As a result of workplace pension auto-enrolment, more and more contractors are saving towards a pension. One of the benefits of saving into a workplace pension is tax relief. The way it is given differs depending on the pension scheme you are enrolled into. Continue reading to discover how tax relief on your pension contributions works.
What is pension tax relief, and who is eligible?
When you make contributions into a workplace pension scheme, the government usually gives you a top-up as a way of encouraging you to continue to save for your future and retirement. This comes in the form of tax relief.
You could be eligible for tax relief on your pension contributions if:
- You are a UK resident
- You are under 75 years of age
- You make a gross contribution of up to the higher of 1) your relevant UK earnings or 2) A £3,600 gross contribution which equates to £2,800 as a net figure to your pension pot
How much tax relief do I get?
Tax relief is available on your pension contributions at the highest rate of income tax that you pay:
- You are not eligible for pension tax relief if your income is below the personal allowance threshold – unless you are enrolled in a relief at source pension scheme.
- Basic rate taxpayers are eligible for 20% pension tax relief
- Higher-rate taxpayers are eligible for 40% pension tax relief
- Additional-rate taxpayers are eligible for 45% pension tax relief
Pension tax relief for Welsh taxpayers
Welsh income tax came into effect from the 6th of April 2019. However, for the 2021/22 tax year, the tax relief on pension contributions is shown above, as the tax rates are the same as those of the rest of the UK (excluding Scotland).
Pension tax relief for Scottish taxpayers
Pension tax relief is applied differently to Scottish taxpayers due to the different tax rates and has the following effect on the two arrangements:
Net pay arrangements: tax relief is given immediately at your marginal rate of tax – that is, 0%, 19%, 20%, 21%, 41% or 46%.
Relief at source arrangements: non-taxpayers and basic rate taxpayers are eligible for tax relief at the basic rate of 20%. Individuals who pay the starter income tax rate at 19% will get tax relief at 20% on personal contributions.
Taxpayers paying 21%, 41% or 46% can claim additional tax relief in the same way as those in the rest of the UK.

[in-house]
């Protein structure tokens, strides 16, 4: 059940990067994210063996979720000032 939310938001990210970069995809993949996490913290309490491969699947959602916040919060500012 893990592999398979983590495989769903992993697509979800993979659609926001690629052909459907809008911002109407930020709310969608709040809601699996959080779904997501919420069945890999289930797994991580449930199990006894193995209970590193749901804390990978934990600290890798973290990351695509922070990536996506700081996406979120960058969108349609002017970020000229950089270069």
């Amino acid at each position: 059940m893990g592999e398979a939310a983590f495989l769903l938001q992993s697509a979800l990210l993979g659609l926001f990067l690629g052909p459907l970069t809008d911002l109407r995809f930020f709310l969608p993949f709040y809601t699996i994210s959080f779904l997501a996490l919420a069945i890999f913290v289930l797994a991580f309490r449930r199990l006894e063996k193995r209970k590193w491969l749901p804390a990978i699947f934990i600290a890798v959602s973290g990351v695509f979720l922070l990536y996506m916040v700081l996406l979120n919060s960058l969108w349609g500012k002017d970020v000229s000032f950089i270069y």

Types of pension tax relief
There are two ways to get tax relief on your pension contributions. If you are unsure which arrangement your workplace pension uses, always check with your pension provider or employer.
Net pay arrangements
Your pension contributions are deducted from your salary by your employer before tax is calculated. You only pay tax on your earnings that are left. This means you get tax relief on the amount immediately, regardless of whether you pay tax at the basic, higher or additional rate. You will not be eligible for tax relief if you do not pay tax because your earnings are below the threshold. The amount you see on your payslip is your pension contribution plus the tax relief.
Relief at source
Your employer (e.g. your umbrella company) takes your pension contribution after taking tax and National Insurance Contributions (NICs) from your salary. Your pension provider then claims the basic rate tax relief from HMRC and adds it to your pension pot.
You may be able to claim money back if:
- You are a higher or additional rate Income Taxpayer
- You are a higher or top rate Income Taxpayer in Scotland
With a relief at source arrangement, the amount you see on your payslip is only your pension contribution; it does not include the tax relief.
You could benefit from salary sacrifice
Some umbrella companies will offer their employees a pension salary sacrifice scheme alongside their workplace pension scheme. Salary sacrifice is a very tax-efficient way to save for retirement. This is because while an employee’s contributions into a workplace pension scheme usually attract tax relief (provided they are a UK taxpayer), they do not usually attract NIC relief.
With a salary sacrifice scheme, you agree to give up a percentage or fixed amount of your salary in return for your employer making a more significant contribution to your personal pension pot. Not only are you increasing the amount you allocate to your pension each time you are paid, but salary sacrifice pension contributions are also not eligible for tax or NICs. Additionally, as your salary is being reduced to increase your pension contributions, the tax and NIC you would be due to pay are calculated on a smaller salary – saving you money as less tax and NIC is due.
Did you know Umbrella Company UK offers a salary sacrifice service?
If any of the following points apply to you, salary sacrifice could be a great way to save for retirement and increase the amount you contribute to your savings each time you’re paid:
- You are a high earner
- You want to increase your pension contributions
- You’re planning on retiring soon
- You have additional sources of income or disposable income
- You are happy with a reduction in your weekly/monthly salary (as you’ll be allocating more of it towards your pension)
If you would like more information about our salary sacrifice service or to request a tailored take home pay illustration, please complete the short form on our website. Alternatively, please give our friendly team a call on 01707 669023.